MANCHESTER — Granite State Democrats joined together and focused on unity in Manchester Saturday at SNHU Arena for the New Hampshire Democratic Convention.
The call from every candidate — from Manchester Mayor Joyce Craig to the 19 presidential hopefuls who took the stage — was to come together as a party to address issues like climate change, the minimum wage, healthcare and education.
Candidates highlighted those priorities in each speech.
“It doesn’t matter if the Republicans choose Bill O’Brien or Corey Lewandowski or somebody else who is planning to run,” said New Hampshire Sen. Jeanne Shaheen. “Every one of them opposes the Affordable Care Act, opposes a woman’s right to choose, opposes raising the minimum wage, opposes the Voting Rights Act. They oppose taking action on climate change and campaign finance reform.”
Lewandowski, a Windham resident, has not formally announced his run for Shaheen’s seat.
Shaheen went on to highlight the general consistencies in the 19 presidential candidates’ platforms.
“The next president of the United States is going to be in this room today, and each of those men and women are challenging us today as a nation to do great things — to fight climate change, to cure cancer, to get dark money out of politics, end college debt, to address gun violence, and to have a smart immigration policy that understands that we can secure our borders and recognize the value that immigrants bring to this country,” Shaheen said.
Salem Democratic Party Chair Janet Breslin-Smith recalled talking to friends during the last election cycle, when 17 Republican candidates vied for the party’s presidential nomination. She said the differences between the 2016 Republicans and the 2020 Democrats are the call for unity and the lack of name-calling.
“So far today everyone has done a remarkable job drawing distance from others without personal attacks,” Breslin-Smith said, referencing Trump’s rhetoric during the 2016 election. “It is equally important to support presidential candidates and senate candidates and others down the ballot.”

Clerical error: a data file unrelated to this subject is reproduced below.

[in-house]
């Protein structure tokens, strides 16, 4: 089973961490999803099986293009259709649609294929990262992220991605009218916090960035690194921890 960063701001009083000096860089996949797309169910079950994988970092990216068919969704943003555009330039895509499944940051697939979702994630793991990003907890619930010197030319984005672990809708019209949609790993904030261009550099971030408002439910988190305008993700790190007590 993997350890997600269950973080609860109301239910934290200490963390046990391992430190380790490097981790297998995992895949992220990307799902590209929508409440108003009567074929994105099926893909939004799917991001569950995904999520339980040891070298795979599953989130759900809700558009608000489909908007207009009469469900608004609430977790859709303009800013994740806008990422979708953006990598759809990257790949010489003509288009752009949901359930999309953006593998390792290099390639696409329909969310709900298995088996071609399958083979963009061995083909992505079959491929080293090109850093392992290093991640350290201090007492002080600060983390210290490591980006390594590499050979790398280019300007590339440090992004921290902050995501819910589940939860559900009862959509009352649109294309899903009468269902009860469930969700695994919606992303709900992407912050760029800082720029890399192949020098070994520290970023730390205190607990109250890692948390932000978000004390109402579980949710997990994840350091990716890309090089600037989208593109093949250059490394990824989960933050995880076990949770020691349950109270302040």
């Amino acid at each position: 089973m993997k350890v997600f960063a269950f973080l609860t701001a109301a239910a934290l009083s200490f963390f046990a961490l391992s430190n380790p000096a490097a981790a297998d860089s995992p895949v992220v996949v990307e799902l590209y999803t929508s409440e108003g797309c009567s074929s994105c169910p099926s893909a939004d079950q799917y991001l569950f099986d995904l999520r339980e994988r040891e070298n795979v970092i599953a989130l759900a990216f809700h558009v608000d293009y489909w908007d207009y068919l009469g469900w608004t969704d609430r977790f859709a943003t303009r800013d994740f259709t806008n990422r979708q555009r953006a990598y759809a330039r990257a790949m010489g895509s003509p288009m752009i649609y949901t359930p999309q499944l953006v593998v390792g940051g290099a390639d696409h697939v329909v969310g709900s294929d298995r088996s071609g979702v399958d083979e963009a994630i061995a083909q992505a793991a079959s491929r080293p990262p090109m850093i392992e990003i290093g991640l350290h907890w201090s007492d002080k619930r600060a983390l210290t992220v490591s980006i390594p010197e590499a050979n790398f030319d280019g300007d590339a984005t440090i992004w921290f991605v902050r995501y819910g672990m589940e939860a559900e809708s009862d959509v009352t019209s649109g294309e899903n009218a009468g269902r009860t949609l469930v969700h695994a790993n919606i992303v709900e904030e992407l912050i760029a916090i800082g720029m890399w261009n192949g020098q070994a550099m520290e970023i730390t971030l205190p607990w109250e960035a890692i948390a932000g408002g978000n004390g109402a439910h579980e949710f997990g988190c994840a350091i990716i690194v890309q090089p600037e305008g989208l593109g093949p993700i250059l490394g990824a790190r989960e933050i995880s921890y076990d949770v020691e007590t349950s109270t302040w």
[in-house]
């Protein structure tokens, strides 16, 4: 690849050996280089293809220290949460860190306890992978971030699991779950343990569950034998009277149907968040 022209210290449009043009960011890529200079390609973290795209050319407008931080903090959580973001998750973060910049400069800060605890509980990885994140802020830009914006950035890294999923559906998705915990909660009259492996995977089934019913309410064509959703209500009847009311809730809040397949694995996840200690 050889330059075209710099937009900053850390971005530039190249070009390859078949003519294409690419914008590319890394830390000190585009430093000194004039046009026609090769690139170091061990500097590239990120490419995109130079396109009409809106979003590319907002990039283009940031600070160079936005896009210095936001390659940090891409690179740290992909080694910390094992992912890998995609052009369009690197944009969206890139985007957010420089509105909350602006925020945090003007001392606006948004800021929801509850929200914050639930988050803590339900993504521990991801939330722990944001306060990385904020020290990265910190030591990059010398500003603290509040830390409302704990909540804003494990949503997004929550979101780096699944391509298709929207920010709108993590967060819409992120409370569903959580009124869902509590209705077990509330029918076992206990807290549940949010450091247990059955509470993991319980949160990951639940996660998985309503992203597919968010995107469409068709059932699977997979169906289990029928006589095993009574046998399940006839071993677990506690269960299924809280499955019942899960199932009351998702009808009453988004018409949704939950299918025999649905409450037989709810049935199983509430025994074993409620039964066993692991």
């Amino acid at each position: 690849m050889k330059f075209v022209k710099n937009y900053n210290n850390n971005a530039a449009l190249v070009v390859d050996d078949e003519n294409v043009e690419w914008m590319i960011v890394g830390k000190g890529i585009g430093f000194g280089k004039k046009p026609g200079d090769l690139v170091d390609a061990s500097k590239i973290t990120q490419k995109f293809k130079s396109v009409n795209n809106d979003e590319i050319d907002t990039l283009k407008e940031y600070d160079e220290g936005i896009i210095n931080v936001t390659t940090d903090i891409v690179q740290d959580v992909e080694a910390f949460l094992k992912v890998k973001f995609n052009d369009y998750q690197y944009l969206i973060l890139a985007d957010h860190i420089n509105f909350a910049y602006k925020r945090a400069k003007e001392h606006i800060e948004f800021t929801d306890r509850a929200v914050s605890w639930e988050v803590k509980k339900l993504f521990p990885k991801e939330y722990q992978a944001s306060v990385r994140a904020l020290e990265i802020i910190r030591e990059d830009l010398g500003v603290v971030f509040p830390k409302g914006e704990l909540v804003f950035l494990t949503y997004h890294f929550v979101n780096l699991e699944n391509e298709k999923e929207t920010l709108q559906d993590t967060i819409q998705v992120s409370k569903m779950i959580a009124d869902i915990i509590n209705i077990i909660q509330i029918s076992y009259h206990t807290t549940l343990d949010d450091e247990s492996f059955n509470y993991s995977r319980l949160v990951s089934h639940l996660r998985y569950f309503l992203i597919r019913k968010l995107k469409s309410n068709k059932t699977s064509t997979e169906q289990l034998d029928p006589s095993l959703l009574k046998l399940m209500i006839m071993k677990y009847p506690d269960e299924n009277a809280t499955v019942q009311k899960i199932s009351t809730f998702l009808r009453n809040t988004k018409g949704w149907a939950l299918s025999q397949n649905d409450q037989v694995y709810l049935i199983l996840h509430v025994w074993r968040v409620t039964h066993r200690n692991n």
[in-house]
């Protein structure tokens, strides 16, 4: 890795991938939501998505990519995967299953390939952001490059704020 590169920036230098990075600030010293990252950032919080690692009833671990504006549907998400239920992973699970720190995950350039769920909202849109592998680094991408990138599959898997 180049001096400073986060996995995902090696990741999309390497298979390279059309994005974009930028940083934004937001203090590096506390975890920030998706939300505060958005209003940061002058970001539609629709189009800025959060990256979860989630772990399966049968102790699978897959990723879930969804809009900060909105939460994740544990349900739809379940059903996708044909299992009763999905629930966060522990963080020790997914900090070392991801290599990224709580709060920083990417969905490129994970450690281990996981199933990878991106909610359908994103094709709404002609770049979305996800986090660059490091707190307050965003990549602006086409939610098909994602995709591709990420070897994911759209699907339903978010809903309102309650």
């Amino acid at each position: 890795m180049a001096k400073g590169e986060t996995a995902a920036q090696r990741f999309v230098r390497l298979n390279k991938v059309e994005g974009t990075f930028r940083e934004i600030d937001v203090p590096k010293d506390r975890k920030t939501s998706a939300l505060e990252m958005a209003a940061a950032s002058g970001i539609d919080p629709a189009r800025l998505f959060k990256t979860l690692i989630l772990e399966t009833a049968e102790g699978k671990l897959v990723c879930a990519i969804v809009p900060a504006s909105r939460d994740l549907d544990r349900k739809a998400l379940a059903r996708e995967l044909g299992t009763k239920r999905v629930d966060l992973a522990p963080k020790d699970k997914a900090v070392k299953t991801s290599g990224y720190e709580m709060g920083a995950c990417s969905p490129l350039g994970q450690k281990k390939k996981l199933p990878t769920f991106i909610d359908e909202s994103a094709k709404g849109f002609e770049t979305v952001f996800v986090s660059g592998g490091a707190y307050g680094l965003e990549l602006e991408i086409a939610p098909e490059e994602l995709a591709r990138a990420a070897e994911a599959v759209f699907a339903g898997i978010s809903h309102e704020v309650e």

Derry Democratic Party Chair Beth Nelson said that she agreed the overall message of Saturday’s convention was unity.
“The message was love your candidate in the primary, but we are all going to get behind whoever wins the nomination,” Nelson said.
Unity doesn’t mean playing it safe, multiple candidates including Massachusetts Sen. Elizabeth Warren and South Bend, Indiana Mayor Pete Buttigieg said. Each person took a stance on why they were uniquely qualified for the highest office.
“There is a lot at stake and people are scared. But we can’t choose a candidate we don’t believe in because we’re scared,” Warren said. “And we can’t ask other people to vote for someone we don’t believe in.”
The crowd roared for Warren, chanting “two cents” as she talked about her wealth tax that would create a 2% tax on wealth over $50 million, also as she says 2 cents on all assets someone has above $50 million. The revenue raised would pay for education and healthcare initiatives, Warren explained.
Other top poll leaders, former Vice President Joe Biden and Vermont Sen. Bernie Sanders, also called for unity within the party when it came time to the general election for the sake of democracy.
“If Donald Trump is reelected he poses an existential threat to this nation, he does pose a real threat to core values of this nation and our world standing and our very democracy,” Biden said.
Sanders agreed, adding that democracy needed to be preserved through ensuring basic needs like healthcare and education were met, he said highlighting his Medicare for all and education policies.
“No matter who ends up winning that nomination … we will all come together to defeat the most dangerous president in modern history,” Sanders said.
Each other candidate drew distinctions about themselves and how they each got into politics and what their priorities in office are.
New Jersey Sen. Cory Booker talked about gun control and how his proposed policies came from living in inner city Newark.
Buttigieg talked about how he was personally affected by political decisions ranging from being sent to war as a naval intelligence officer to his marriage to his husband Chasten Buttigieg.
California Sen. Kamala Harris talked about making her mark as the first black female attorney general in California, while highlighting her family’s tradition of fighting for social justice. She used her story to say that she wasn’t afraid to break the gender barrier for the Oval Office.
“You know how to elect some really strong women,” Harris told the Granite Staters, referring to her fellow senators Shaheen and Maggie Hassan.
Potentially electing the first woman president or vice president was on the minds of many, especially those who marveled at Warren’s reception at the convention.
Kim Casey, a delegate from East Kingston, expressed her interest in seeing a woman on the November 2020 general election ballot. And while Casey’s top priority for choosing a candidate is electability, which has not been seen as a quality for Warren by some political pundits, she saw the reaction to Warren as a positive one.
To have a woman on the ballot “would be a strong message that we are moving forward,” Casey said. “It’s time. No, it’s past time we had a woman in the White House.”